The trial of six green campaigners has collapsed amid claims that an undercover policeman who infiltrated their group offered to give evidence on their behalf.
The six were charged with conspiring to shut down the coal-fired Ratcliffe-on-Soar power station in Nottinghamshire in 2009.
Their case was due to be heard this week, but has been abandoned after the officer apparently contacted the defence team to say he would be prepared to help.
A statement from the Crown Prosecution Service (CPS) said the new information, which led to the collapse of the trial, was “not the existence of an undercover officer”.
The new details came to light on Wednesday, January 5th, and the CPS then decided there was no longer sufficient evidence for a realistice prospect of conviction.
Hundreds of activists were arrested when police raided the Iona School in Sneinton, Nottingham, on the morning of Easter Monday, April 13, last year.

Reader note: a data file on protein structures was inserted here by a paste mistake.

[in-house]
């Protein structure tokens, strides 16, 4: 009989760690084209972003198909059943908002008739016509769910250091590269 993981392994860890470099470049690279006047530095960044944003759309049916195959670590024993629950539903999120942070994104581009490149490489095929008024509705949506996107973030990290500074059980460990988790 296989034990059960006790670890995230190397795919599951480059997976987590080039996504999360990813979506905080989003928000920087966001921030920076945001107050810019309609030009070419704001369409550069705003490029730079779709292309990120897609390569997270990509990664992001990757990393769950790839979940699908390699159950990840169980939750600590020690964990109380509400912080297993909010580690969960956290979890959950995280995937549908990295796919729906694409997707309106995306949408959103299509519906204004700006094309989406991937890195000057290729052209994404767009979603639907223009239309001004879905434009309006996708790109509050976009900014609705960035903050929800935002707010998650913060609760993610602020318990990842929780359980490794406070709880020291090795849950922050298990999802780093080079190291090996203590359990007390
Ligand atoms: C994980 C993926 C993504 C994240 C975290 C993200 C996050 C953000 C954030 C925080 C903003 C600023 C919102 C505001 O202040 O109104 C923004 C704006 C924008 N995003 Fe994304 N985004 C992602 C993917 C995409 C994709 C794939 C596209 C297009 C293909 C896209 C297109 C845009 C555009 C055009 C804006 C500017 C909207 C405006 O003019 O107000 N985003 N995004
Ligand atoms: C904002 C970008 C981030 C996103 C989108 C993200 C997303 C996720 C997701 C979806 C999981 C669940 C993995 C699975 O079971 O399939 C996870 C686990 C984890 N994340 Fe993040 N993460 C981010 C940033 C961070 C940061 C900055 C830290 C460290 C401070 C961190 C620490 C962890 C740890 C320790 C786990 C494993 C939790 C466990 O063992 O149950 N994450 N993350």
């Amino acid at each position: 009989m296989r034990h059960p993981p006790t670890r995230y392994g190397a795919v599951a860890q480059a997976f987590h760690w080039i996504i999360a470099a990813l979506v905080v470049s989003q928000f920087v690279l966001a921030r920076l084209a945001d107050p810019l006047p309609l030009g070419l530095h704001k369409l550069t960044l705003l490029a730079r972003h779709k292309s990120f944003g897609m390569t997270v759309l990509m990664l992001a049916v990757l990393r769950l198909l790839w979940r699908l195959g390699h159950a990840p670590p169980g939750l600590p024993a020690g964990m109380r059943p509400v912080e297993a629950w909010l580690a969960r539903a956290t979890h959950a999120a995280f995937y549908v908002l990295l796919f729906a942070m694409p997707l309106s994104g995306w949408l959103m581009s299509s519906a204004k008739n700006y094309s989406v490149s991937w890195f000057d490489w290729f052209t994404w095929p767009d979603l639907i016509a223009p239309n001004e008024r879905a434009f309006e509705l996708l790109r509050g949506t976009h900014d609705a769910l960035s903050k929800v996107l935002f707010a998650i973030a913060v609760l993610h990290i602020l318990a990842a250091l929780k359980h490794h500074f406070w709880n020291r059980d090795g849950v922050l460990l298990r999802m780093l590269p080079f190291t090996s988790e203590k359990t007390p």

The protesters planned to trespass at the local power station and shut it down for a week, a trial at Nottingham Crown Court heard.
The undercover officer involved has been named as Pc Mark Kennedy, a former member of the Metropolitan Police who has spent the past seven years undercover in the environmental protest movement. He is said to have recently resigned from the force and moved abroad.
Some activists have claimed that his role went beyond that of a police observer and that he helped fund the protest and planned to take on a main role in disrupting the power station.
Earlier this month 20 protesters were sentenced to a mixture of community orders and conditional discharges after they were convicted of conspiracy to commit aggravated trespass at Ratcliffe.
The Met Police said it was “not prepared to discuss Mr Kennedy.”